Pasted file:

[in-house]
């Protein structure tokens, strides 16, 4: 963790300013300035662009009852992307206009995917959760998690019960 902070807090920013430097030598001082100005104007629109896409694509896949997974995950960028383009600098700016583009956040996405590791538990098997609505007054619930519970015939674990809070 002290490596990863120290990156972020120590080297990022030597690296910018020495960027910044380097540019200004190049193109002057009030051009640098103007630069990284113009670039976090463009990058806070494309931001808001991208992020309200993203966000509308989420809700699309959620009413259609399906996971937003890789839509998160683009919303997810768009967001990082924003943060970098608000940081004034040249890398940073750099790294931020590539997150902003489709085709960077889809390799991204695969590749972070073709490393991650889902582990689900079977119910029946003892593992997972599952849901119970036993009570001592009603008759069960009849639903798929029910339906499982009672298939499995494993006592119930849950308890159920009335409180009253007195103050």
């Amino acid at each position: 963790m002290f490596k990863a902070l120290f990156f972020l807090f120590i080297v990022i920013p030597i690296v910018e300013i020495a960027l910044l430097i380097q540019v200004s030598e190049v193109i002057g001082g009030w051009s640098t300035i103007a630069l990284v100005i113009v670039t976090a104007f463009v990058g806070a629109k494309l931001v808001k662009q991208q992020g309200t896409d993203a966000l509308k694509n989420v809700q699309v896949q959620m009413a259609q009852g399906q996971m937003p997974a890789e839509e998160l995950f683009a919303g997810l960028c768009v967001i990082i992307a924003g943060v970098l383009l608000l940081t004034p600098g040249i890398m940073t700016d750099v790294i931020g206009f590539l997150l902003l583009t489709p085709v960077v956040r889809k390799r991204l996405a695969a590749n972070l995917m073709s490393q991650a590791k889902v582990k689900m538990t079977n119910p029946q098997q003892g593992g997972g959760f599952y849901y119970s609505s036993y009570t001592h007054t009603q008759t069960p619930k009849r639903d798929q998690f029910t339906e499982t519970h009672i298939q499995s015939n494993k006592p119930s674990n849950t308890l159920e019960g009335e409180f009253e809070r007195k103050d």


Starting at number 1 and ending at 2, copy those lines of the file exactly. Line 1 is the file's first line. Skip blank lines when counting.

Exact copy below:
[in-house]
């Protein structure tokens, strides 16, 4: 963790300013300035662009009852992307206009995917959760998690019960 902070807090920013430097030598001082100005104007629109896409694509896949997974995950960028383009600098700016583009956040996405590791538990098997609505007054619930519970015939674990809070 002290490596990863120290990156972020120590080297990022030597690296910018020495960027910044380097540019200004190049193109002057009030051009640098103007630069990284113009670039976090463009990058806070494309931001808001991208992020309200993203966000509308989420809700699309959620009413259609399906996971937003890789839509998160683009919303997810768009967001990082924003943060970098608000940081004034040249890398940073750099790294931020590539997150902003489709085709960077889809390799991204695969590749972070073709490393991650889902582990689900079977119910029946003892593992997972599952849901119970036993009570001592009603008759069960009849639903798929029910339906499982009672298939499995494993006592119930849950308890159920009335409180009253007195103050």